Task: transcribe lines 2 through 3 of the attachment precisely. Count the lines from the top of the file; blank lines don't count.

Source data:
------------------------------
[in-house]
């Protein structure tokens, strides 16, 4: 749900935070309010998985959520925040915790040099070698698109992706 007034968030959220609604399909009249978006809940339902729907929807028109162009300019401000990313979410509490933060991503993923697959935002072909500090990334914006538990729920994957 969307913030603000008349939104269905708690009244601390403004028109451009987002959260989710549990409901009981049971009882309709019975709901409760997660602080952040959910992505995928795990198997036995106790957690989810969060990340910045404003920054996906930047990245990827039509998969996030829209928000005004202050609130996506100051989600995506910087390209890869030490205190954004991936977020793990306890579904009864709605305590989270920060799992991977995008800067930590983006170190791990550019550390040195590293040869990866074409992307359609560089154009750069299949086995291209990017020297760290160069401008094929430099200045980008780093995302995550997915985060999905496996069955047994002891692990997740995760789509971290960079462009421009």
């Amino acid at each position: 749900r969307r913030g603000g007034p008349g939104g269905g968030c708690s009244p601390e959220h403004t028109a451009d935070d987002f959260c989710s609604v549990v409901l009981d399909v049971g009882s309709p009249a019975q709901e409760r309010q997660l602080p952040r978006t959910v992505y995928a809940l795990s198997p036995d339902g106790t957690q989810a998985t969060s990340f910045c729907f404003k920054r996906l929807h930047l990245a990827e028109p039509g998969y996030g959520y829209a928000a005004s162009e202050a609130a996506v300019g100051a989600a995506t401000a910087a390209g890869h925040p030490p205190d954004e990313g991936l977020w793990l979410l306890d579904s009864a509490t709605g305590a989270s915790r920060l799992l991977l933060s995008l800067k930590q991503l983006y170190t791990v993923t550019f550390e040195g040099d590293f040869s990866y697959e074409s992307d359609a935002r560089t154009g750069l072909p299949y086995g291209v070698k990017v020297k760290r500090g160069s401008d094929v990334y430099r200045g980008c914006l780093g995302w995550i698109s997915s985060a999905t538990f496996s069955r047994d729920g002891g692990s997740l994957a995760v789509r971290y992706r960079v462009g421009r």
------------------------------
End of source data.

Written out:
């Protein structure tokens, strides 16, 4: 749900935070309010998985959520925040915790040099070698698109992706 007034968030959220609604399909009249978006809940339902729907929807028109162009300019401000990313979410509490933060991503993923697959935002072909500090990334914006538990729920994957 969307913030603000008349939104269905708690009244601390403004028109451009987002959260989710549990409901009981049971009882309709019975709901409760997660602080952040959910992505995928795990198997036995106790957690989810969060990340910045404003920054996906930047990245990827039509998969996030829209928000005004202050609130996506100051989600995506910087390209890869030490205190954004991936977020793990306890579904009864709605305590989270920060799992991977995008800067930590983006170190791990550019550390040195590293040869990866074409992307359609560089154009750069299949086995291209990017020297760290160069401008094929430099200045980008780093995302995550997915985060999905496996069955047994002891692990997740995760789509971290960079462009421009």
């Amino acid at each position: 749900r969307r913030g603000g007034p008349g939104g269905g968030c708690s009244p601390e959220h403004t028109a451009d935070d987002f959260c989710s609604v549990v409901l009981d399909v049971g009882s309709p009249a019975q709901e409760r309010q997660l602080p952040r978006t959910v992505y995928a809940l795990s198997p036995d339902g106790t957690q989810a998985t969060s990340f910045c729907f404003k920054r996906l929807h930047l990245a990827e028109p039509g998969y996030g959520y829209a928000a005004s162009e202050a609130a996506v300019g100051a989600a995506t401000a910087a390209g890869h925040p030490p205190d954004e990313g991936l977020w793990l979410l306890d579904s009864a509490t709605g305590a989270s915790r920060l799992l991977l933060s995008l800067k930590q991503l983006y170190t791990v993923t550019f550390e040195g040099d590293f040869s990866y697959e074409s992307d359609a935002r560089t154009g750069l072909p299949y086995g291209v070698k990017v020297k760290r500090g160069s401008d094929v990334y430099r200045g980008c914006l780093g995302w995550i698109s997915s985060a999905t538990f496996s069955r047994d729920g002891g692990s997740l994957a995760v789509r971290y992706r960079v462009g421009r």